National Catholic Register

Sunday Guides

Pope Speaks About His Youth to Youth

User's Guide to Sunday

BY Tom and April Hoopes

August 14-27, 2011 Issue | Posted 8/5/11 at 5:09 PM

 

On Thursday, Aug. 18, Pope Benedict XVI arrives in Madrid. Watch EWTN to see the welcoming ceremonies at the International Airport of Madrid Barajas and with young people at Plaza
de Cibeles.

On Friday, Aug. 19, the Pope meets with women religious at Patio de los Reyes de El Escorial and with young university professors gathered in the Basilica de San Lorenzo de El Escorial. The day will end with the Way of the Cross with the young people at Plaza de Cibeles.

On Saturday, Aug. 20, the Holy Father celebrates Mass with the seminarians at the Cathedral of Santa María la Real de la Almudena and Eucharistic adoration at the prayer vigil with the young people at Cuatro Vientos Airport.

Sunday, Aug. 21, is the World Youth Day Mass at Cuatro Vientos Airport, and there will be other events before his departure later that day.


Readings

Isaiah 55:10-11; Psalm 65:10-14; Romans 8:18-23; Matthew 13:1-23
or 13:1-9


Our Take

Pope Benedict XVI’s World Youth Day message, published months before the actual event, is a beautiful meditation on the place of God in the lives of young people. He even talks about his youth, a subject he does not often have occasion to address. An excerpt follows:

“In every period of history, including our own, many young people experience a deep desire for personal relationships marked by truth and solidarity. Many of them yearn to build authentic friendships, to know true love, to start a family that will remain united, to achieve personal fulfillment and real security, all of which are the guarantee of a serene and happy future.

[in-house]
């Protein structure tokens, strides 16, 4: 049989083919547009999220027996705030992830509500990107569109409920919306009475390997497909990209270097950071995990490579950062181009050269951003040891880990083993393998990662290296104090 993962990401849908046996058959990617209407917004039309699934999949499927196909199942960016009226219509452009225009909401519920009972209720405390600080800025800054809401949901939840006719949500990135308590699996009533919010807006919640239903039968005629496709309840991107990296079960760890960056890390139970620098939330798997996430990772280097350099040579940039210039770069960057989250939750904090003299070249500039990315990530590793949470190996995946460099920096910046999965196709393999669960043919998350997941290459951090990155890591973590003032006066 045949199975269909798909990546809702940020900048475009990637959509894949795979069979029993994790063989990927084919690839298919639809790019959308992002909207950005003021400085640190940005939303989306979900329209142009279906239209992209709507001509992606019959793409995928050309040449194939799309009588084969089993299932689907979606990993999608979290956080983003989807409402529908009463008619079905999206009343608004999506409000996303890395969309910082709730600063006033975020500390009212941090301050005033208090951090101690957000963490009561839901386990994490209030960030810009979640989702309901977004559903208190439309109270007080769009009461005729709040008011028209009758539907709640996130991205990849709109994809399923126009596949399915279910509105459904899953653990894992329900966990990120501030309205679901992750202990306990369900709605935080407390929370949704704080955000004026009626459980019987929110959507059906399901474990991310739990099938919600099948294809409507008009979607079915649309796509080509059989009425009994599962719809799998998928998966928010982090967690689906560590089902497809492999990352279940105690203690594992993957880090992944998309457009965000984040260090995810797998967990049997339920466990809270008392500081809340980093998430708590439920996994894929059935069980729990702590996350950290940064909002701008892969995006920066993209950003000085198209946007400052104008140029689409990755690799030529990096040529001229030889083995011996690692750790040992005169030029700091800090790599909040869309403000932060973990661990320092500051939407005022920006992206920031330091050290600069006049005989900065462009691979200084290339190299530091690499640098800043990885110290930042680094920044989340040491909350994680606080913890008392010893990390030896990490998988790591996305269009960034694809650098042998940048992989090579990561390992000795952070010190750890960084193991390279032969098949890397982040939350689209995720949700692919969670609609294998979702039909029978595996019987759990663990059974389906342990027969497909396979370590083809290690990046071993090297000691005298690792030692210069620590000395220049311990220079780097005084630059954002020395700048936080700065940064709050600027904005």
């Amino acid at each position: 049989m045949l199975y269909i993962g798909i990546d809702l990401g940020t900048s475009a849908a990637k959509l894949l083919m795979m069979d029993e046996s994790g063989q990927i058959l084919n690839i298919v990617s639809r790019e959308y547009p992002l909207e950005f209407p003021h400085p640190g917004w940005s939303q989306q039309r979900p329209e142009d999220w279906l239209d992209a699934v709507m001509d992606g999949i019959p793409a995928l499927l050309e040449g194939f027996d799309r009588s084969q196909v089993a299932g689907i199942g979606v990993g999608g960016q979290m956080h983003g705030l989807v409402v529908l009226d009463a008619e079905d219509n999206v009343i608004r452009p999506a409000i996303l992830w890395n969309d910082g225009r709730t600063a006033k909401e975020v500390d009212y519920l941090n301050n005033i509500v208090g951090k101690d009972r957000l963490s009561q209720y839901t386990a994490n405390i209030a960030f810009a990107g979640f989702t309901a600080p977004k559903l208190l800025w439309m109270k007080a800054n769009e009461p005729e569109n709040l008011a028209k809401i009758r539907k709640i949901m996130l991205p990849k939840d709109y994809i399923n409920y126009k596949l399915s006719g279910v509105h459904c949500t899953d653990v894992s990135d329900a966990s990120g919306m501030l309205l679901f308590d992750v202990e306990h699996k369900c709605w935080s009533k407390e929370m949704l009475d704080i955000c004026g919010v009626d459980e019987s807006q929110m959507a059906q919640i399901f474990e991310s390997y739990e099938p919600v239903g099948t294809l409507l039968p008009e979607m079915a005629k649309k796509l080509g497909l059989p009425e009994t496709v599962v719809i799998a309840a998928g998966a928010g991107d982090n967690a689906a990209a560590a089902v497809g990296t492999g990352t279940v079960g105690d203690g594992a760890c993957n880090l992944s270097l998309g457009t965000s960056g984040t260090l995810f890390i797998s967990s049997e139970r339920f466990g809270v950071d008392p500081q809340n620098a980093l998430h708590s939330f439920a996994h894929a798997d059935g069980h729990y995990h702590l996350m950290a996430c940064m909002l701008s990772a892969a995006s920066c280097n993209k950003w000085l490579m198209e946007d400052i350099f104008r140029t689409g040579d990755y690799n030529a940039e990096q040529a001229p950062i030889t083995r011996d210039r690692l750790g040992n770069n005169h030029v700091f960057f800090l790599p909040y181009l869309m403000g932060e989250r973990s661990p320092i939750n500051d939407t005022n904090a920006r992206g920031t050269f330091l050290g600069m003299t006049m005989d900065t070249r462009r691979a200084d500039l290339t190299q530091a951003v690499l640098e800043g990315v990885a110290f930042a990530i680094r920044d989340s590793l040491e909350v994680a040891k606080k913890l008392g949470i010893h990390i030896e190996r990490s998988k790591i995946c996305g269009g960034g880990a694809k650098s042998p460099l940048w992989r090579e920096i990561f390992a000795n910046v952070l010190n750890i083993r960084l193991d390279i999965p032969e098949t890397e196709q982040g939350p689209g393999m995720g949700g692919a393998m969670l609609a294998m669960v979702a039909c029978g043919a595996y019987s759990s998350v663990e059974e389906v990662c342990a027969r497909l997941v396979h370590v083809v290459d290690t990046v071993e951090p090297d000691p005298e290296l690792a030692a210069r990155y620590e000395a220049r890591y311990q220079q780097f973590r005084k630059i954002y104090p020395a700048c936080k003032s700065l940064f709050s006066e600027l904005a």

“In thinking of my own youth, I realize that stability and security are not the questions that most occupy the minds of young people. True enough, it is important to have a job and thus to have firm ground beneath our feet, yet the years of our youth are also a time when we are seeking to get the most out of life. When I think back on that time, I remember, above all, that we were not willing to settle for a conventional middle-class life. We wanted something great, something new. We wanted to discover life itself, in all its grandeur and beauty. Naturally, part of that was due to the times we lived in.

“During the Nazi dictatorship and the war, we were, so to speak, ‘hemmed in’ by the dominant power structure. So we wanted to break out into the open, to experience the whole range of human possibilities. I think that, to
some extent, this urge to break out of the ordinary is present in every generation.

“Part of being young is desiring something beyond everyday life and a secure job, a yearning for something really truly greater. Is this simply an empty dream that fades away as we become older? No! Men and women were created for something great, for infinity. Nothing else will ever be enough.

“St. Augustine was right when he said, ‘Our hearts are restless till they find their rest in you.’ The desire for a more meaningful life is a sign that God created us and that we bear his ‘imprint.’ God is life, and that is why every creature reaches out towards life.

“Because human beings are made in the image of God, we do this in a unique and special way. We reach out for love, joy and peace. So, we can see how absurd it is to think that we can truly live by removing God from the picture! God is the source of life. …

“There is a growing mentality of relativism, which holds that everything is equally valid, that truth and absolute points of reference do not exist. But this way of thinking does not lead to true freedom, but rather to instability, confusion and blind conformity to the fads of the moment. As young people, you are entitled to receive from previous generations solid points of reference to help you to make choices on which
to build your lives: like a young plant which needs solid support until it can sink deep roots and become a sturdy tree capable of bearing fruit.”

Tom and April Hoopes write from Atchison, Kansas, where Tom is writer in residence at Benedictine College.